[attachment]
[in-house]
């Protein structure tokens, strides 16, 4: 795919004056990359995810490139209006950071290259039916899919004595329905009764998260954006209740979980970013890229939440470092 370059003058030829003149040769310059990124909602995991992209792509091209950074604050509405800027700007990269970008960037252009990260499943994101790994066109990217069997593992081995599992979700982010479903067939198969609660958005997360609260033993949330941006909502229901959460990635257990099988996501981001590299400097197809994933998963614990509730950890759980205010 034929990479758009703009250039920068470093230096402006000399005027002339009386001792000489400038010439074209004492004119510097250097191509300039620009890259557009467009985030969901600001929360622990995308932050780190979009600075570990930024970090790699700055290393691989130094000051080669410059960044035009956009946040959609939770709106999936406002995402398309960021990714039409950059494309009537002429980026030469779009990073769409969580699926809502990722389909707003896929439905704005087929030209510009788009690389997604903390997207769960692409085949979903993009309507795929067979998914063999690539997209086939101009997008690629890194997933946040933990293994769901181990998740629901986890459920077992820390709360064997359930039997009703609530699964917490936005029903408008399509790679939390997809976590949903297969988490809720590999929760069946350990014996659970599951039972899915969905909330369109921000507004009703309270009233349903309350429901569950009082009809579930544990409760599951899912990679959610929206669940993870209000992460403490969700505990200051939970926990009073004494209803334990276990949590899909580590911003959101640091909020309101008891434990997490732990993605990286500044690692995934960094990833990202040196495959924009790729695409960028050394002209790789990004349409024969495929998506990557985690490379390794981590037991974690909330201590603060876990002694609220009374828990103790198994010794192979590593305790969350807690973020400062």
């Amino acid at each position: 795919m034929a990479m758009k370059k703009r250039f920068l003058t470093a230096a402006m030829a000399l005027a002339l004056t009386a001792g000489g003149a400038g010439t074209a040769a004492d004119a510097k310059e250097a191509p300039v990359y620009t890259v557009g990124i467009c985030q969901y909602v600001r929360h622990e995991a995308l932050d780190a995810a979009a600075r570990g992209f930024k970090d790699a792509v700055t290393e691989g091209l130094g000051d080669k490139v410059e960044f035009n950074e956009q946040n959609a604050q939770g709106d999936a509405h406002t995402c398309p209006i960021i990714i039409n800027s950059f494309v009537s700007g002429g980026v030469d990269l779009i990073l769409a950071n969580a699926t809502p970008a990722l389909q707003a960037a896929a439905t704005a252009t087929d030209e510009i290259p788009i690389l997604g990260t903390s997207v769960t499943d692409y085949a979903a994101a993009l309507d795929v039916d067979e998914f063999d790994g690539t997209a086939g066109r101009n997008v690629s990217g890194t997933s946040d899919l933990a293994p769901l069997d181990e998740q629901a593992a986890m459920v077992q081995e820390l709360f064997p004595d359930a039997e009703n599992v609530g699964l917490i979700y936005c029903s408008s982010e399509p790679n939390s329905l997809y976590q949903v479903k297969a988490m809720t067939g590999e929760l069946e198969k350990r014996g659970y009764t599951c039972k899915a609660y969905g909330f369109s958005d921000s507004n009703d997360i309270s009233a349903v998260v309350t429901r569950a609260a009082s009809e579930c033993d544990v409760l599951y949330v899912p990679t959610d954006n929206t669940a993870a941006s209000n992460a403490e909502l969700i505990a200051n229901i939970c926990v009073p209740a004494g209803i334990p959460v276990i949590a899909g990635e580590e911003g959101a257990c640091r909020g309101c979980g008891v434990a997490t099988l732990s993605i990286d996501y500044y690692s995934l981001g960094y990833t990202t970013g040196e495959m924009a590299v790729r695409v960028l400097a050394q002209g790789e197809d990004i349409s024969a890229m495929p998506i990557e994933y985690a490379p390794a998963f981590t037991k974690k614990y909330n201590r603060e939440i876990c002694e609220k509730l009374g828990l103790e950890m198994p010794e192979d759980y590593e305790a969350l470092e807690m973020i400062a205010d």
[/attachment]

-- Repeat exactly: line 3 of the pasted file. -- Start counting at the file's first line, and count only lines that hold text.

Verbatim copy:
């Amino acid at each position: 795919m034929a990479m758009k370059k703009r250039f920068l003058t470093a230096a402006m030829a000399l005027a002339l004056t009386a001792g000489g003149a400038g010439t074209a040769a004492d004119a510097k310059e250097a191509p300039v990359y620009t890259v557009g990124i467009c985030q969901y909602v600001r929360h622990e995991a995308l932050d780190a995810a979009a600075r570990g992209f930024k970090d790699a792509v700055t290393e691989g091209l130094g000051d080669k490139v410059e960044f035009n950074e956009q946040n959609a604050q939770g709106d999936a509405h406002t995402c398309p209006i960021i990714i039409n800027s950059f494309v009537s700007g002429g980026v030469d990269l779009i990073l769409a950071n969580a699926t809502p970008a990722l389909q707003a960037a896929a439905t704005a252009t087929d030209e510009i290259p788009i690389l997604g990260t903390s997207v769960t499943d692409y085949a979903a994101a993009l309507d795929v039916d067979e998914f063999d790994g690539t997209a086939g066109r101009n997008v690629s990217g890194t997933s946040d899919l933990a293994p769901l069997d181990e998740q629901a593992a986890m459920v077992q081995e820390l709360f064997p004595d359930a039997e009703n599992v609530g699964l917490i979700y936005c029903s408008s982010e399509p790679n939390s329905l997809y976590q949903v479903k297969a988490m809720t067939g590999e929760l069946e198969k350990r014996g659970y009764t599951c039972k899915a609660y969905g909330f369109s958005d921000s507004n009703d997360i309270s009233a349903v998260v309350t429901r569950a609260a009082s009809e579930c033993d544990v409760l599951y949330v899912p990679t959610d954006n929206t669940a993870a941006s209000n992460a403490e909502l969700i505990a200051n229901i939970c926990v009073p209740a004494g209803i334990p959460v276990i949590a899909g990635e580590e911003g959101a257990c640091r909020g309101c979980g008891v434990a997490t099988l732990s993605i990286d996501y500044y690692s995934l981001g960094y990833t990202t970013g040196e495959m924009a590299v790729r695409v960028l400097a050394q002209g790789e197809d990004i349409s024969a890229m495929p998506i990557e994933y985690a490379p390794a998963f981590t037991k974690k614990y909330n201590r603060e939440i876990c002694e609220k509730l009374g828990l103790e950890m198994p010794e192979d759980y590593e305790a969350l470092e807690m973020i400062a205010d």